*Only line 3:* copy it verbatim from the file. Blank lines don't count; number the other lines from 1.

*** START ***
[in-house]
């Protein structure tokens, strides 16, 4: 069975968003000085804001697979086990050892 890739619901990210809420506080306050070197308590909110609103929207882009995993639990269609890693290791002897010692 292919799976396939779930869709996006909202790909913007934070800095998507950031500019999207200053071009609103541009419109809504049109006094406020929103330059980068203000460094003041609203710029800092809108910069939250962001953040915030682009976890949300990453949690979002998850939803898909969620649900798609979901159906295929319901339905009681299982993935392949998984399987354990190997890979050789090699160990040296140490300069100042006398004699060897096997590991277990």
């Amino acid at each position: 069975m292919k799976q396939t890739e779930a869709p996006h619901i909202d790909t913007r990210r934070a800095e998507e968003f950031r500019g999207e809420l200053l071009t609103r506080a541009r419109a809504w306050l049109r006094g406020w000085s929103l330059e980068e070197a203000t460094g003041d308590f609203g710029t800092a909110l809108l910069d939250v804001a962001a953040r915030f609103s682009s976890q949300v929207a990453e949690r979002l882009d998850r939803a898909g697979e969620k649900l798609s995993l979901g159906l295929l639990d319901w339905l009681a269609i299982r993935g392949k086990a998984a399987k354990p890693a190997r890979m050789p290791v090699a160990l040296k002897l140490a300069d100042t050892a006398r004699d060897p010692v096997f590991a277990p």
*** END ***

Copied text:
């Amino acid at each position: 069975m292919k799976q396939t890739e779930a869709p996006h619901i909202d790909t913007r990210r934070a800095e998507e968003f950031r500019g999207e809420l200053l071009t609103r506080a541009r419109a809504w306050l049109r006094g406020w000085s929103l330059e980068e070197a203000t460094g003041d308590f609203g710029t800092a909110l809108l910069d939250v804001a962001a953040r915030f609103s682009s976890q949300v929207a990453e949690r979002l882009d998850r939803a898909g697979e969620k649900l798609s995993l979901g159906l295929l639990d319901w339905l009681a269609i299982r993935g392949k086990a998984a399987k354990p890693a190997r890979m050789p290791v090699a160990l040296k002897l140490a300069d100042t050892a006398r004699d060897p010692v096997f590991a277990p």